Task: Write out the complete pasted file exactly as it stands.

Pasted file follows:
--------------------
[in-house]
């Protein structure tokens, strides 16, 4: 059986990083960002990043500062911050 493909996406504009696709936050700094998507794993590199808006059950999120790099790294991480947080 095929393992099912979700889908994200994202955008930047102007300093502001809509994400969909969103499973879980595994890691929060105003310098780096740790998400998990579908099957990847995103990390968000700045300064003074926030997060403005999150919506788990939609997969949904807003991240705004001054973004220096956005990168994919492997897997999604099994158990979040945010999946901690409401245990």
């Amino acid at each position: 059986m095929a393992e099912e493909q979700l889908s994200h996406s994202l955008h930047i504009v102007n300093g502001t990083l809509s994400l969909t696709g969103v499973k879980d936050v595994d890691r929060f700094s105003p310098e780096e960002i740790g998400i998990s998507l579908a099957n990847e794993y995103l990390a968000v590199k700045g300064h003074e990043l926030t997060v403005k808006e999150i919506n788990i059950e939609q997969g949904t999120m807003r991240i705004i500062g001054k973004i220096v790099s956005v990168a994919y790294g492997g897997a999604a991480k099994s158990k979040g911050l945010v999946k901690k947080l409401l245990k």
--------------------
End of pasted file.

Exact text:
[in-house]
């Protein structure tokens, strides 16, 4: 059986990083960002990043500062911050 493909996406504009696709936050700094998507794993590199808006059950999120790099790294991480947080 095929393992099912979700889908994200994202955008930047102007300093502001809509994400969909969103499973879980595994890691929060105003310098780096740790998400998990579908099957990847995103990390968000700045300064003074926030997060403005999150919506788990939609997969949904807003991240705004001054973004220096956005990168994919492997897997999604099994158990979040945010999946901690409401245990």
């Amino acid at each position: 059986m095929a393992e099912e493909q979700l889908s994200h996406s994202l955008h930047i504009v102007n300093g502001t990083l809509s994400l969909t696709g969103v499973k879980d936050v595994d890691r929060f700094s105003p310098e780096e960002i740790g998400i998990s998507l579908a099957n990847e794993y995103l990390a968000v590199k700045g300064h003074e990043l926030t997060v403005k808006e999150i919506n788990i059950e939609q997969g949904t999120m807003r991240i705004i500062g001054k973004i220096v790099s956005v990168a994919y790294g492997g897997a999604a991480k099994s158990k979040g911050l945010v999946k901690k947080l409401l245990k």